Beginner's Guide to Chemical Peels at Home
Chemical peels use acidic compounds to break up the top layer of skin, causing it to "peel" or fall off over many days, and are one approach to exfoliate and resurface the skin. Chemical peels provide a more even exfoliation without causing undue skin harm, which might be otherwise caused by physical exfoliation, including brushes, scrubs, and microdermabrasion, among others.
Chemical peels are essentially a harsher form of over-the-counter chemical exfoliation creams, and as such, they should be used with extreme caution at home. Hence, depending on the type of acid and the percentage used, chemical peels can be modified.
Most importantly, chemical peels can work like magic, and what is even more luring is that mild peels can be done in the safety and comfort of your home! So, now is a fantastic time to try out some peels.
What can at-home chemical peels be used for?
Literally skin-related concerns!
Chemical peels have numerous advantages, some of which include:
- A thorough chemical exfoliation
- Hyperpigmentation and other skin discolorations are treated
- Regeneration of the face
- Pores unclogging
- Getting acne under control
- Lowering the depth of wrinkles or scars caused by acne
- Increasing the absorption of other skin care products by lightening the skin tone
What are the different types of chemical peels?
Superficial or Mild Peels
Surface peels are helpful for moderate skin issues, like slight pigmentation or rough texture because they penetrate minimally and exfoliate gently. Peels containing low concentrations of mandelic, lactic, or low-strength salicylic acid are examples of this type.
These penetrate deeper into the skin, targeting damaged skin cells. They are best suited for moderate skin issues, including superficial scarring or fine lines and wrinkles. They can also be used to treat problematic discoloration, such as melasma or age spots. Peels with a high concentration of glycolic acid, Jessner peels, and TCA peels are examples.
Deep peels penetrate the skin’s middle layer very thoroughly. Damaged skin cells, moderate to severe scarring, deep wrinkles, and skin discoloration are all targets for these treatments. Chemical peels with a high concentration of TCA and phenol fall into this category. Do not do this peel on your own!
Superficial or mild peels with low concentrations of acids can be done at home, while medium and deep peels require extreme caution and are performed in clinics by skincare professionals.
Do chemical peels have any side effects?
The strength, intensity, and type of peel you employ will all have an impact on the negative effects that you may encounter as well as the success of the chemical peel.
There will be few to no negative effects with lightweight peels. There will be some redness after the peel, which should subside in about an hour or two. Within two to three days, skin peeling may occur. Light superficial peels, on the other hand, are much less likely to cause this.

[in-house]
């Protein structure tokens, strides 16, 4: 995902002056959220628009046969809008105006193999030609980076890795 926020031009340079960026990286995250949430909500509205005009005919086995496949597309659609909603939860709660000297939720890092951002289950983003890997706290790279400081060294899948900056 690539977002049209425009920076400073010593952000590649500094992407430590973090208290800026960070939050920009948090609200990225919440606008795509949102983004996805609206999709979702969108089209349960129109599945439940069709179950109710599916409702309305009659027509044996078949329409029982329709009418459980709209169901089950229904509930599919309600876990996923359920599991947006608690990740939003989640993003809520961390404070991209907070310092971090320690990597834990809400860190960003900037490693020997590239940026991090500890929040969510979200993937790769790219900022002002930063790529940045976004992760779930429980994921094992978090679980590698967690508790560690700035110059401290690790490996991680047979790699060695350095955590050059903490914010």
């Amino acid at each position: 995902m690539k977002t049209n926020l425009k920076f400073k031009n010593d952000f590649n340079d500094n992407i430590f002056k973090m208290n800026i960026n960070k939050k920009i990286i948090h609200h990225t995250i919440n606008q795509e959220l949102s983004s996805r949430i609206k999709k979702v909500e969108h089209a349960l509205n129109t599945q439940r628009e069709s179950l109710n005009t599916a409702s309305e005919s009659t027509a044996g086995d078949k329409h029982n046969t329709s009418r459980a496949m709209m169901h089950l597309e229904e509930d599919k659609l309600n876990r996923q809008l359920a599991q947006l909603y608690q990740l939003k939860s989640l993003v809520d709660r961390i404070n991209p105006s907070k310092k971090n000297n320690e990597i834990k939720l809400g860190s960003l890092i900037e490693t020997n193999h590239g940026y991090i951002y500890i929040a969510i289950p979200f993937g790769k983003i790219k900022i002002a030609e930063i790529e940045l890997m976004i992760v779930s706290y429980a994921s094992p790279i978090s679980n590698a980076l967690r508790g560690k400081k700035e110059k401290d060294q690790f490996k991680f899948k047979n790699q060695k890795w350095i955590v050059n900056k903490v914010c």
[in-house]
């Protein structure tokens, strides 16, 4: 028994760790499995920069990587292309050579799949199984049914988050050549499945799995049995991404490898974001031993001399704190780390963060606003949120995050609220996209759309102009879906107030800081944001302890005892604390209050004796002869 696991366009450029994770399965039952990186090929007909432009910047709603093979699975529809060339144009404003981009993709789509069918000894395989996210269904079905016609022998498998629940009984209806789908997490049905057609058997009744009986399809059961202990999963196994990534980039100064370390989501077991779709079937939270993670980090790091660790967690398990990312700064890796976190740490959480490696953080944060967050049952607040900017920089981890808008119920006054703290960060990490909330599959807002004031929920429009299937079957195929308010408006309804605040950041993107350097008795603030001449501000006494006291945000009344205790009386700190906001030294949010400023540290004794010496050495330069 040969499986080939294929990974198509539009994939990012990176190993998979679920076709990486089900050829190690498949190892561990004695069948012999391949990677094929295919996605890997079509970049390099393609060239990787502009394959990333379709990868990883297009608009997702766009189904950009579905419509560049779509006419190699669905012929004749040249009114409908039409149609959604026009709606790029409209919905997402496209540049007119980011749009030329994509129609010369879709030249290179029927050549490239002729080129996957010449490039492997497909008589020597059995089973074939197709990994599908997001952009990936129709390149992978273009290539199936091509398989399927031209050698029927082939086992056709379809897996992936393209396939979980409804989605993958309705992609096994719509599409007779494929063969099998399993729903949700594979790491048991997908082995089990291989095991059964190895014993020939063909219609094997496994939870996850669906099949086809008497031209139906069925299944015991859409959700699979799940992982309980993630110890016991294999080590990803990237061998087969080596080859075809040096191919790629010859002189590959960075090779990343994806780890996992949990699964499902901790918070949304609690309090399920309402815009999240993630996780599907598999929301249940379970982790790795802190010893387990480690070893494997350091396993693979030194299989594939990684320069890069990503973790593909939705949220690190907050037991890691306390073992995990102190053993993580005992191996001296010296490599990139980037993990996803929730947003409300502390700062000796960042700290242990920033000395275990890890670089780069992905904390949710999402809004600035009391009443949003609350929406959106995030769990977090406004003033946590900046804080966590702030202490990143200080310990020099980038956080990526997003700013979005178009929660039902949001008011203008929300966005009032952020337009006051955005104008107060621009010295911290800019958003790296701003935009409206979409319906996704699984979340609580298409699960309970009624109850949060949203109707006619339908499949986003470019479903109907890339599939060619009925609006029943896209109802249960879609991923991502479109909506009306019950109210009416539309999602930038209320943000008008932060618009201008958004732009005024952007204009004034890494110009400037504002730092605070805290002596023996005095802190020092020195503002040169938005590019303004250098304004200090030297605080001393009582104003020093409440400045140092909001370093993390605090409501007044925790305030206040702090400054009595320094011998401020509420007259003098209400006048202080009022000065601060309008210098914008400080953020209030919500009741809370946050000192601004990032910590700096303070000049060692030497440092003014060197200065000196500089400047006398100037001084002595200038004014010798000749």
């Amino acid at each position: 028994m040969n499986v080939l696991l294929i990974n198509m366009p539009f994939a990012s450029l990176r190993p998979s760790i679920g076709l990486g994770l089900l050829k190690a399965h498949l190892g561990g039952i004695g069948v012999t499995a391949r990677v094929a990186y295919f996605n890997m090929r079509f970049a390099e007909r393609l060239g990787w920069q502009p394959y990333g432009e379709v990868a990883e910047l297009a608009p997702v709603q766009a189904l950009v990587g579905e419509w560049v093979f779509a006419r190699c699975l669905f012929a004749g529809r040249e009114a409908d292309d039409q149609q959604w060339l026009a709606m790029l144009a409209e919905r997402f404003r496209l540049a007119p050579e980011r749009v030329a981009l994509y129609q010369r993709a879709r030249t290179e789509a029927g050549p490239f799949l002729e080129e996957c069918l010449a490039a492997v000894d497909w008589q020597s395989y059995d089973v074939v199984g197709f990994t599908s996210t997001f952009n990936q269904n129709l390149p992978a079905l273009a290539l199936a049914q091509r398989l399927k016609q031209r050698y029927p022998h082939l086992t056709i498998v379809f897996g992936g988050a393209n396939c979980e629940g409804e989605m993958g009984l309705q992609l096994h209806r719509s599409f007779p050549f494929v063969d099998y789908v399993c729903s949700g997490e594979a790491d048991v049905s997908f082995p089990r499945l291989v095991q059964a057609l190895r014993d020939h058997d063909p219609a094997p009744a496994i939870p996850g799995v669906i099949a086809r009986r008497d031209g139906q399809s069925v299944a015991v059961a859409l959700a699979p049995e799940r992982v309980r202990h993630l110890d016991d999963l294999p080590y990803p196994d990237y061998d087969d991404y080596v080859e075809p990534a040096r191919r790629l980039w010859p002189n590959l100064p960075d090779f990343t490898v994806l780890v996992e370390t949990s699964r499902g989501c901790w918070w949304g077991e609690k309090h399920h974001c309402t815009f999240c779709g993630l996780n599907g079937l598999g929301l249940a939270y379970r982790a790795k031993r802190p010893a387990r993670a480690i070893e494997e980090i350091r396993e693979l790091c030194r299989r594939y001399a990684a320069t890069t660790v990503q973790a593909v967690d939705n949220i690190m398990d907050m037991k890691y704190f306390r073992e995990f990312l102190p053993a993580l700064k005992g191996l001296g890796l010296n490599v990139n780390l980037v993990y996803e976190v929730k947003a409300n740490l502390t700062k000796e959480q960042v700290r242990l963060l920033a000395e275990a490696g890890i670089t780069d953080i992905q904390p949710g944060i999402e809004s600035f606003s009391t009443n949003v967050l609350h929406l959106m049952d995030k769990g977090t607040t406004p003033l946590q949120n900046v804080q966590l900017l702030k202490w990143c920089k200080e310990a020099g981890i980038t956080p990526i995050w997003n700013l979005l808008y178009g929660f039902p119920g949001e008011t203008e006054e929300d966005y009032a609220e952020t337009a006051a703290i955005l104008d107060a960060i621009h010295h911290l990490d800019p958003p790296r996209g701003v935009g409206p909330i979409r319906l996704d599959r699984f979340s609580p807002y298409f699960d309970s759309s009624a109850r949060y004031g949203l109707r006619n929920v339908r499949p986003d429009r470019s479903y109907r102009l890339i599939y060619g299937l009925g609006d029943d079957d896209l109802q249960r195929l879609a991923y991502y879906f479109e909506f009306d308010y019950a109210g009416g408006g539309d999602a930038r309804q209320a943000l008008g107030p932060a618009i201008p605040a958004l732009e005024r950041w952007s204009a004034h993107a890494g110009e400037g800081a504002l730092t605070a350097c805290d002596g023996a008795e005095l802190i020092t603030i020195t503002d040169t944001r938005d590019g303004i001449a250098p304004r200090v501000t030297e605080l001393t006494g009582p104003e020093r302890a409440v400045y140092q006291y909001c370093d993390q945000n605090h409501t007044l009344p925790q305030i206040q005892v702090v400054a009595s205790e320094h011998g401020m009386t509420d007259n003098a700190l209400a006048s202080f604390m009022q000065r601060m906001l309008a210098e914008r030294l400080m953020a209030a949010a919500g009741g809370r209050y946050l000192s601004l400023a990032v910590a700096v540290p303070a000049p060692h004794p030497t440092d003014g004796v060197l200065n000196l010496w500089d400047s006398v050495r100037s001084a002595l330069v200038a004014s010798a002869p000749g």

Skin peeling and redness will almost certainly occur with the higher potency solutions. This can last anywhere between seven and ten days.
What do these peels include?
Acids of different types!
Mandelic improves the texture of the skin, as well as fine lines and wrinkles. It treats acne and reduces hyperpigmentation without causing irritation or redness. When combined with salicylic acid, it is more effective on the skin than glycolic acid.
Because it is lightweight and mild, lactic acid is another effective first peel. It smoothes the skin, gives it a glow, reduces tiny wrinkles, and treats hyperpigmentation and other skin discolorations better than glycolic acid. It is also hydrating.
This is without a doubt one of the most effective peels for acne treatment. It's oil-soluble, so it'll go into your pores and dissolve any congestion or debris. It can also be used to treat sun damage, hyperpigmentation, and melasma, among others.
Glycolic may be classified as a "medium peel" acid and is thus considered more intense than the ones we have mentioned before. Glycolic acid boosts collagen formation, refines texture, brightens and refreshes skin tone, decreases wrinkles, and is especially good for acne scars.
Trichloroacetic Acid (TCA)
TCA is the most powerful peel mentioned here but is considered a medium one. Sun damage, hyperpigmentation, fine lines and wrinkles, stretch marks, and atrophic acne scars can all benefit from this peel.
How do you use an at-home chemical peel?
If you're going to start with a peel, do a patch test first! Then follow these steps:
- Cleanse and dry your face.
- Apply the peeling solution to your skin and keep it on for 2-3 minutes.
- When the timer goes off, rinse with cold water, towel dry, and moisturize with a light, thick moisturizer.
- If your skin is peeling and/or inflamed, use light skincare for the next day or two and skip your retinoid or other active topical products.
- Don't forget to apply sunscreen before leaving the house. These acids increase your sensitivity to UV rays.
In addition to this, all Neostrata at-home peels come with detailed instructions on the precautions to take and how to use each product for the best results.
In conclusion, although chemical peels can bring in the desirable outcomes you have been longing for, they still need to be used in utmost caution. Make sure you follow directions carefully, use only peels with low concentrations of acids at home, and do patch tests before you start. Be safe and patient and enjoy the fruits of chemical peels to restore the shine and healthiness your face has been longing for!